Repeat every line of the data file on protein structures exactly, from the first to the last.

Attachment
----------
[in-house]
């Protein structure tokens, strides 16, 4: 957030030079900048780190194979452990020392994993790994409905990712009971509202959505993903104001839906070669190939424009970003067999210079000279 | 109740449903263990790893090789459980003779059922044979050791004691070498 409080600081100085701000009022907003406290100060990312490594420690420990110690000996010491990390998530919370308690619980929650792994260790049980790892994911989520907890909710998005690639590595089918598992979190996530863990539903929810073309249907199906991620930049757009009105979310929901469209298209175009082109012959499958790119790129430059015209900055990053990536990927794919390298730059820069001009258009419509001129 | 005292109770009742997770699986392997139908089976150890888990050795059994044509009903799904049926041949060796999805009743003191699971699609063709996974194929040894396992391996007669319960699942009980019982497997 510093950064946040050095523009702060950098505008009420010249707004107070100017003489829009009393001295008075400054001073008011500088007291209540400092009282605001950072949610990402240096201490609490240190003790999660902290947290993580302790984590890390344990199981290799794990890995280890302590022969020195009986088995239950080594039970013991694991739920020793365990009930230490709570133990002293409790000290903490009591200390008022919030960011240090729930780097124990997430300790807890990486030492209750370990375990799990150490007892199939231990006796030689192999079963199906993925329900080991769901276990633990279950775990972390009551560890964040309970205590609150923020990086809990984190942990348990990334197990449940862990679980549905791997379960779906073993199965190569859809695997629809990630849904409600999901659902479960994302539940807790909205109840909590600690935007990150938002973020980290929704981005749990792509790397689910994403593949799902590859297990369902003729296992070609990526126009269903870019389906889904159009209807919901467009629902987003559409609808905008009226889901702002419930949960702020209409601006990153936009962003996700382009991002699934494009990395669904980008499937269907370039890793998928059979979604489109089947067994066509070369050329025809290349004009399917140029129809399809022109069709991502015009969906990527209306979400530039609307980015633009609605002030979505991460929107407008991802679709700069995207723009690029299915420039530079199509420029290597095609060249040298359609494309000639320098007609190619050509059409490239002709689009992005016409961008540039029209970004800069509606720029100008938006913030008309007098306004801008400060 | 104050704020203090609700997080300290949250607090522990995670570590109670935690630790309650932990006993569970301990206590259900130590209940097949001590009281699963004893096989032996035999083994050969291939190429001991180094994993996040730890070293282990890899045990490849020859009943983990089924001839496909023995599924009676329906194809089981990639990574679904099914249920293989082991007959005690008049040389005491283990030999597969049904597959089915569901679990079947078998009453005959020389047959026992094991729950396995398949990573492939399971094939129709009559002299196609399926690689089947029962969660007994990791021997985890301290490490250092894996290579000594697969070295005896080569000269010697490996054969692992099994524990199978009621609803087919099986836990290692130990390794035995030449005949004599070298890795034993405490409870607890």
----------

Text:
[in-house]
């Protein structure tokens, strides 16, 4: 957030030079900048780190194979452990020392994993790994409905990712009971509202959505993903104001839906070669190939424009970003067999210079000279 | 109740449903263990790893090789459980003779059922044979050791004691070498 409080600081100085701000009022907003406290100060990312490594420690420990110690000996010491990390998530919370308690619980929650792994260790049980790892994911989520907890909710998005690639590595089918598992979190996530863990539903929810073309249907199906991620930049757009009105979310929901469209298209175009082109012959499958790119790129430059015209900055990053990536990927794919390298730059820069001009258009419509001129 | 005292109770009742997770699986392997139908089976150890888990050795059994044509009903799904049926041949060796999805009743003191699971699609063709996974194929040894396992391996007669319960699942009980019982497997 510093950064946040050095523009702060950098505008009420010249707004107070100017003489829009009393001295008075400054001073008011500088007291209540400092009282605001950072949610990402240096201490609490240190003790999660902290947290993580302790984590890390344990199981290799794990890995280890302590022969020195009986088995239950080594039970013991694991739920020793365990009930230490709570133990002293409790000290903490009591200390008022919030960011240090729930780097124990997430300790807890990486030492209750370990375990799990150490007892199939231990006796030689192999079963199906993925329900080991769901276990633990279950775990972390009551560890964040309970205590609150923020990086809990984190942990348990990334197990449940862990679980549905791997379960779906073993199965190569859809695997629809990630849904409600999901659902479960994302539940807790909205109840909590600690935007990150938002973020980290929704981005749990792509790397689910994403593949799902590859297990369902003729296992070609990526126009269903870019389906889904159009209807919901467009629902987003559409609808905008009226889901702002419930949960702020209409601006990153936009962003996700382009991002699934494009990395669904980008499937269907370039890793998928059979979604489109089947067994066509070369050329025809290349004009399917140029129809399809022109069709991502015009969906990527209306979400530039609307980015633009609605002030979505991460929107407008991802679709700069995207723009690029299915420039530079199509420029290597095609060249040298359609494309000639320098007609190619050509059409490239002709689009992005016409961008540039029209970004800069509606720029100008938006913030008309007098306004801008400060 | 104050704020203090609700997080300290949250607090522990995670570590109670935690630790309650932990006993569970301990206590259900130590209940097949001590009281699963004893096989032996035999083994050969291939190429001991180094994993996040730890070293282990890899045990490849020859009943983990089924001839496909023995599924009676329906194809089981990639990574679904099914249920293989082991007959005690008049040389005491283990030999597969049904597959089915569901679990079947078998009453005959020389047959026992094991729950396995398949990573492939399971094939129709009559002299196609399926690689089947029962969660007994990791021997985890301290490490250092894996290579000594697969070295005896080569000269010697490996054969692992099994524990199978009621609803087919099986836990290692130990390794035995030449005949004599070298890795034993405490409870607890």